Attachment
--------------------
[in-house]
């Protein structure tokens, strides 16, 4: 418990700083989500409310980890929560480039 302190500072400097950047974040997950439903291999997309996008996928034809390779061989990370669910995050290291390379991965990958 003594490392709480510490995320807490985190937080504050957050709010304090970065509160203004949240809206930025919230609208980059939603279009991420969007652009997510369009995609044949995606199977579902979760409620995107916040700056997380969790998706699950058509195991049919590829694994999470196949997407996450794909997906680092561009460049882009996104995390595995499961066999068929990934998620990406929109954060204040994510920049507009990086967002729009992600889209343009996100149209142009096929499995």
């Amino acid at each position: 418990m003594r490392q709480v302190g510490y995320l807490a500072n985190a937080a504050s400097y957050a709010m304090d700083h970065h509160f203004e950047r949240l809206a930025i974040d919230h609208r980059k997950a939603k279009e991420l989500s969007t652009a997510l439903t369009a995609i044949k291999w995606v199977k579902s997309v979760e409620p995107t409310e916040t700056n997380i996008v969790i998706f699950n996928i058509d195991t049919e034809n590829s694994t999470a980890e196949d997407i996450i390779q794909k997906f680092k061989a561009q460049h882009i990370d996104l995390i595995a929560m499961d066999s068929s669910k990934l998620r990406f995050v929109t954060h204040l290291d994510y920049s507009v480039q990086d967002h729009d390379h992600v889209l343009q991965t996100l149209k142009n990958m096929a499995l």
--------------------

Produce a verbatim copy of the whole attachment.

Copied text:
[in-house]
């Protein structure tokens, strides 16, 4: 418990700083989500409310980890929560480039 302190500072400097950047974040997950439903291999997309996008996928034809390779061989990370669910995050290291390379991965990958 003594490392709480510490995320807490985190937080504050957050709010304090970065509160203004949240809206930025919230609208980059939603279009991420969007652009997510369009995609044949995606199977579902979760409620995107916040700056997380969790998706699950058509195991049919590829694994999470196949997407996450794909997906680092561009460049882009996104995390595995499961066999068929990934998620990406929109954060204040994510920049507009990086967002729009992600889209343009996100149209142009096929499995």
């Amino acid at each position: 418990m003594r490392q709480v302190g510490y995320l807490a500072n985190a937080a504050s400097y957050a709010m304090d700083h970065h509160f203004e950047r949240l809206a930025i974040d919230h609208r980059k997950a939603k279009e991420l989500s969007t652009a997510l439903t369009a995609i044949k291999w995606v199977k579902s997309v979760e409620p995107t409310e916040t700056n997380i996008v969790i998706f699950n996928i058509d195991t049919e034809n590829s694994t999470a980890e196949d997407i996450i390779q794909k997906f680092k061989a561009q460049h882009i990370d996104l995390i595995a929560m499961d066999s068929s669910k990934l998620r990406f995050v929109t954060h204040l290291d994510y920049s507009v480039q990086d967002h729009d390379h992600v889209l343009q991965t996100l149209k142009n990958m096929a499995l």